Interior Design Principles
By: Alex Briggs and Charlotte Hayden
We liked the very beginning of the article describing what exactly interior design is and how it affects our lives. It shows how much goes into designing a room and what all a person has to look for as an interior designer to make the room functional. We also liked learning about all the different elements of designs that do make a room functional. We will be able to use this later in our lives. The only thing we really disliked about the article was that it was hard to determine what the exact seven principles were. There were many different principles that it was hard to see which principles were the seven that we needed to discover and learn about.
Unity and Harmony
Elements of the room should complement each other and work together. Color schemes are a way to achieve this goal. It is important that a common theme is present throughout the space.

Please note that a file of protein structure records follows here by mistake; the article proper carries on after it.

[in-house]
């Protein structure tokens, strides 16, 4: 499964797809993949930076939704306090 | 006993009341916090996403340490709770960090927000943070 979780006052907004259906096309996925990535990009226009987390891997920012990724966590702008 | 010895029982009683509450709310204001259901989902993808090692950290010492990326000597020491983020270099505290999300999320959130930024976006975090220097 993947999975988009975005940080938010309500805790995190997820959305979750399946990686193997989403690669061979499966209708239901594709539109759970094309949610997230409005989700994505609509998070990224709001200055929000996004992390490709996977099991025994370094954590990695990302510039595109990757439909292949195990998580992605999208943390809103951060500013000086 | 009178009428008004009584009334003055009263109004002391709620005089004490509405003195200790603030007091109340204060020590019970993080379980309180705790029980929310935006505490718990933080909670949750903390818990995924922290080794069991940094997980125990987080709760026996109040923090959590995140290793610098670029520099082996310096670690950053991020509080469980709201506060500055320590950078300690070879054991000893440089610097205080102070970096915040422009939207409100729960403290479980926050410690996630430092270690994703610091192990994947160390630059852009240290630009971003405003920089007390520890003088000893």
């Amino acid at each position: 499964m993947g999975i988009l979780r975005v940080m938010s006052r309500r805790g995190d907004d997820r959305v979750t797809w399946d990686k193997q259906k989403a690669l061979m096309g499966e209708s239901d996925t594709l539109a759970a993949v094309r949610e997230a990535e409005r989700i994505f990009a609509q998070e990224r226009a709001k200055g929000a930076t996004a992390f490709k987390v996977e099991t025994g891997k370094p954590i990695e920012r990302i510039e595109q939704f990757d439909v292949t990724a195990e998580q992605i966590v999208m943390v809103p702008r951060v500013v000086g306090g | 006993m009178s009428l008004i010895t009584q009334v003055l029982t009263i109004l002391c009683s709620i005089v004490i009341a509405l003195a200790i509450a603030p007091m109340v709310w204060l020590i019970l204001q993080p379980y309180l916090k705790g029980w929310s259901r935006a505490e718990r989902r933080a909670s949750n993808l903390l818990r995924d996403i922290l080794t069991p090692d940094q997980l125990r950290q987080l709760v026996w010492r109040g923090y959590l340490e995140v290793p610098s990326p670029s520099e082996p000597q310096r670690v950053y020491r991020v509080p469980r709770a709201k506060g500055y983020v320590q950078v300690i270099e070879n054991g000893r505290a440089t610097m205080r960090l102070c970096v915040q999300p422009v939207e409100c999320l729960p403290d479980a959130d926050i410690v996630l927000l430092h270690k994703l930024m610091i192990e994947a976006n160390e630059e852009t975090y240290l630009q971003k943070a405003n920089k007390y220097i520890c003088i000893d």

Balance is an equal distribution of visual weight in the room. It is attained through the three styles of balance: symmetrical, asymmetrical, and radial. Symmetrical balance is where objects are the same on one side of the room as the other. Asymmetrical balance is achieved by dissimilar objects that have equal visual weight. Radial symmetry is when all the elements are around a central point.
A well designed room has one or more focal points that draw attention to itself. A fireplace or flat screen TV is an example of a focal point most people think of.
Rhythm is defined by continuity, recurrence, or organized movement.
Repetition is the use of the same element more than once throughout the space, for example, a pattern, color, wallpaper, object, etc.
Progression is taking an element and increasing or decreasing one or more of its qualities, for example, a bunch of candles varying in size.
Transition is used to create a smooth flow throughout a room usually by using a curved line such as an arched doorway.
Contrast is used by placing two objects that are completely different, such as black and white pillows, circles and squares, etc.
Details used in a room are every single little thing, noticed or not. They shouldn't be obvious but they do need to make the room flow and enhance the feel of the room.
Scale and Proportion
These elements both relate to the size and shape of objects in a room. Proportion has to do with the ratio and scale has to do with the size.
Colors have a huge impact on the room because it is a major factor in determining how the room flows and the mood it creates.